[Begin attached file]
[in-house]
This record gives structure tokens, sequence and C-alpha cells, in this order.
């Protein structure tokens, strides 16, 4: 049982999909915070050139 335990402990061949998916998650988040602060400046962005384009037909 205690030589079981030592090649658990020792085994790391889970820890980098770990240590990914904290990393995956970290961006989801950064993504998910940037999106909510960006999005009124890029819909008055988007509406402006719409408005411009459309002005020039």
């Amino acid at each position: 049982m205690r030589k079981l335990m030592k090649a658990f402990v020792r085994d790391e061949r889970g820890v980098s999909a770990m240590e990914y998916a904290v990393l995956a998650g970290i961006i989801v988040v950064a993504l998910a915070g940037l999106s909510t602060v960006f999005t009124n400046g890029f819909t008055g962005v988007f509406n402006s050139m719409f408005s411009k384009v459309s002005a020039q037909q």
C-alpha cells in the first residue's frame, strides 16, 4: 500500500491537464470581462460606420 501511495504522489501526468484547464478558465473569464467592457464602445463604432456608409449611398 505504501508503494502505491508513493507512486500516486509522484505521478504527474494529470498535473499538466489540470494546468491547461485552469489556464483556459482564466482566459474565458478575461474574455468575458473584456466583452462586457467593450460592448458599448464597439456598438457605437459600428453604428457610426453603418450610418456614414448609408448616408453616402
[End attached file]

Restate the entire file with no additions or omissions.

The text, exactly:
[in-house]
This record gives structure tokens, sequence and C-alpha cells, in this order.
């Protein structure tokens, strides 16, 4: 049982999909915070050139 335990402990061949998916998650988040602060400046962005384009037909 205690030589079981030592090649658990020792085994790391889970820890980098770990240590990914904290990393995956970290961006989801950064993504998910940037999106909510960006999005009124890029819909008055988007509406402006719409408005411009459309002005020039």
């Amino acid at each position: 049982m205690r030589k079981l335990m030592k090649a658990f402990v020792r085994d790391e061949r889970g820890v980098s999909a770990m240590e990914y998916a904290v990393l995956a998650g970290i961006i989801v988040v950064a993504l998910a915070g940037l999106s909510t602060v960006f999005t009124n400046g890029f819909t008055g962005v988007f509406n402006s050139m719409f408005s411009k384009v459309s002005a020039q037909q």
C-alpha cells in the first residue's frame, strides 16, 4: 500500500491537464470581462460606420 501511495504522489501526468484547464478558465473569464467592457464602445463604432456608409449611398 505504501508503494502505491508513493507512486500516486509522484505521478504527474494529470498535473499538466489540470494546468491547461485552469489556464483556459482564466482566459474565458478575461474574455468575458473584456466583452462586457467593450460592448458599448464597439456598438457605437459600428453604428457610426453603418450610418456614414448609408448616408453616402